Let the Debate Begin

With the departure of defensive end Phillip Merling and the arrival of one of the top high school players in the nation, many take it for granted that Daquan Bowers will move into the vacant starting spot for Clemson.

But we all know what happens when you assume.

It's not a given that the freshman Bowers will take over for Merling. Rising junior Kevin Alexander has experience, strength, speed and, quite frankly, is someone the coaching staff loves.

It could very well turn out to be another situation like what happened with quarterback Cullen Harper and incoming freshman Willy Korn, who nearly every fan thought would be the starting quarterback.

We know how that turned out.

"Traditionally, what coaches have always done is you let the upperclassmen have the first shot," Clemson defensive coordinator Vic Koenning said. "I'll say this, nobody works harder than Kevin and he's probably the strongest pound-for-pound guy that we have in the weight room."

The battle between Bowers and Alexander could also end up like what transpired at middle linebacker, where Cortney Vincent and Antonio Clay split time pretty evenly.

"I think it will be a really good competition," Koenning said. "And then when you throw Andre Branch in there, who we got to redshirt this year and who we think is going to be a good player, I think we're going to be really strong at that position."

Alexander, who was moved from linebacker to end in August, played nearly 240 snaps as Merling's backup this year. It was the first time the rising junior had played anywhere but linebacker.
Alexander, who was moved from linebacker to end in August, played nearly 240 snaps as Merling's backup this year. It was the first time the rising junior had played anywhere but linebacker.

He did such a good job that Jamie Cumbie, who began 2007 as Merling's backup, was moved to defensive tackle in the middle of the season.

At first glance, it would seem that Alexander has a disadvantage because of his height and weight. At 6-foot-3 and 245 pounds, he weighs 35 pounds less than Merling and is a two inches shorter. He's even 20 pounds less than Bowers.

But as eluded to earlier by Koenning, what makes Alexander stand out is his raw strength and speed, which actually gives him an edge over most lumbering defensive ends. He power cleans 375 pounds.

"He's going to be a different type of body-type guy," Koenning said. "There's an equation with force times velocity, and I don't know which one of those scientists or smart people came up with that, but when you're extremely strong and you're extremely fast, sometimes that makes up for (lack of weight).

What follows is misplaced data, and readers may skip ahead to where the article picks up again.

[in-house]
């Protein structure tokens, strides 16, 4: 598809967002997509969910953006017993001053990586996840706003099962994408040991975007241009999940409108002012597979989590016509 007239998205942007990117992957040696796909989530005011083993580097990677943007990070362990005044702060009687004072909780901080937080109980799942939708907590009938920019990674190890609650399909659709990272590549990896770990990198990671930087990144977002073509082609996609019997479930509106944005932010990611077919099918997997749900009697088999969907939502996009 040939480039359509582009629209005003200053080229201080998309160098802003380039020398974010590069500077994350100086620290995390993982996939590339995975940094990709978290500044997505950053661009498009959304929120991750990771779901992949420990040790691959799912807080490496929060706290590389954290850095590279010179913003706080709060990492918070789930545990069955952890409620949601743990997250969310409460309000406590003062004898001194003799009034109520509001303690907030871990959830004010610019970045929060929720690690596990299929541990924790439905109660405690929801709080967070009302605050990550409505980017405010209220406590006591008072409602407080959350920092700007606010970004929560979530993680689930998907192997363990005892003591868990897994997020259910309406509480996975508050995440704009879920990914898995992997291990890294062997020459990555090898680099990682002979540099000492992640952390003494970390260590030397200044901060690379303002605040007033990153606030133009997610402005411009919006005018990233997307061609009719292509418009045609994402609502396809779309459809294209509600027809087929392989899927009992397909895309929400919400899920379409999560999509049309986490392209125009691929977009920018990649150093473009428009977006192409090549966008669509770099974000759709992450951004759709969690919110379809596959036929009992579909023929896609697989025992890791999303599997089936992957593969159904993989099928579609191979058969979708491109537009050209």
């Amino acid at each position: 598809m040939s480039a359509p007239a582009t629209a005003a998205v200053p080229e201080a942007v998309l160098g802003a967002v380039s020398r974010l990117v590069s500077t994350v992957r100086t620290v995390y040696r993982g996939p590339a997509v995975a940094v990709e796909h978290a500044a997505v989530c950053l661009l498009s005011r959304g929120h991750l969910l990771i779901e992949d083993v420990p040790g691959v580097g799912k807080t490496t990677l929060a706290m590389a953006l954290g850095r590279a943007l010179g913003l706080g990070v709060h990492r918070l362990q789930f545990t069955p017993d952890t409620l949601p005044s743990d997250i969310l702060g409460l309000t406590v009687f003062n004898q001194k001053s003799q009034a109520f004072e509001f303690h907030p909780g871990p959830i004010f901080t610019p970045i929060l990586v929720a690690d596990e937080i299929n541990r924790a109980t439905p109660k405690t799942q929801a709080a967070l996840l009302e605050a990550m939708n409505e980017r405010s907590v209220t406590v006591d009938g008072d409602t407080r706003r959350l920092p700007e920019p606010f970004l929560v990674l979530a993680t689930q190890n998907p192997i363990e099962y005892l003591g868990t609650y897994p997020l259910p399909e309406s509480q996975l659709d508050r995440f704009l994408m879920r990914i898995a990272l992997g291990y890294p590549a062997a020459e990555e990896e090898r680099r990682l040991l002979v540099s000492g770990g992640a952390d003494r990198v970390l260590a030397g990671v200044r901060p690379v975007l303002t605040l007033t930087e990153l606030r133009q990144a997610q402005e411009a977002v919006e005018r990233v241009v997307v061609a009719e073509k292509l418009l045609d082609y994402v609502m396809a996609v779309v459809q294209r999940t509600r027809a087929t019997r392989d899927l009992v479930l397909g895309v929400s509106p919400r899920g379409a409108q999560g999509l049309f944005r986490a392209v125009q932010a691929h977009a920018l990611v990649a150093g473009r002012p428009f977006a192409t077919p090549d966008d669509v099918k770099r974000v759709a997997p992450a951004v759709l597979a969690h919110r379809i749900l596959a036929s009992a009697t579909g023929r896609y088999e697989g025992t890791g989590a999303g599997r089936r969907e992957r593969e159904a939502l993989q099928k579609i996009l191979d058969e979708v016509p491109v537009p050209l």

"He's one of the strongest guys in the weight room and he's going to be bringing some velocity as a 4.6 guy rather than a 4.75 or 4.8 guy."

However, Bowers obviously is no pushover, either. He brings many of the same attributes that Alexander possesses.

"He's got good size and is extremely athletic and he uses his hands well technically," Koenning said. "He's also got real good flexibility and is a real smart and intuitive young man. He's real even tempered.

"He seems to be one of those guys that people gravitate towards because of his demeanor. He's got really good leadership skills, so I think he's going to be a great teammate for all of our guys."

Because of his athleticism, there's the belief that Bowers could play several positions, but Koenning thinks defensive end is in his immediate future.

"I think right now that end is a need for us," he said. "It's a perfect fit for him right now. We'll start next week talking about what direction we want to go with next year's defense. We always tend to shape it differently based on the players that we have."

Regardless of who ends up as the starter, Clemson appears to be in a no-lose situation. And Koenning truly believes it's going to be that way at every position much sooner than later.

"We should be better (on defense) than last year," he said. "It seems like that guys that we're recruiting are more wanted by others schools than maybe some of the other guys were a few years ago.

"Our last three years, the defenses have ranked statistically in the top five in the history of the school. We're building a tradition. I think we should be even better again this year."

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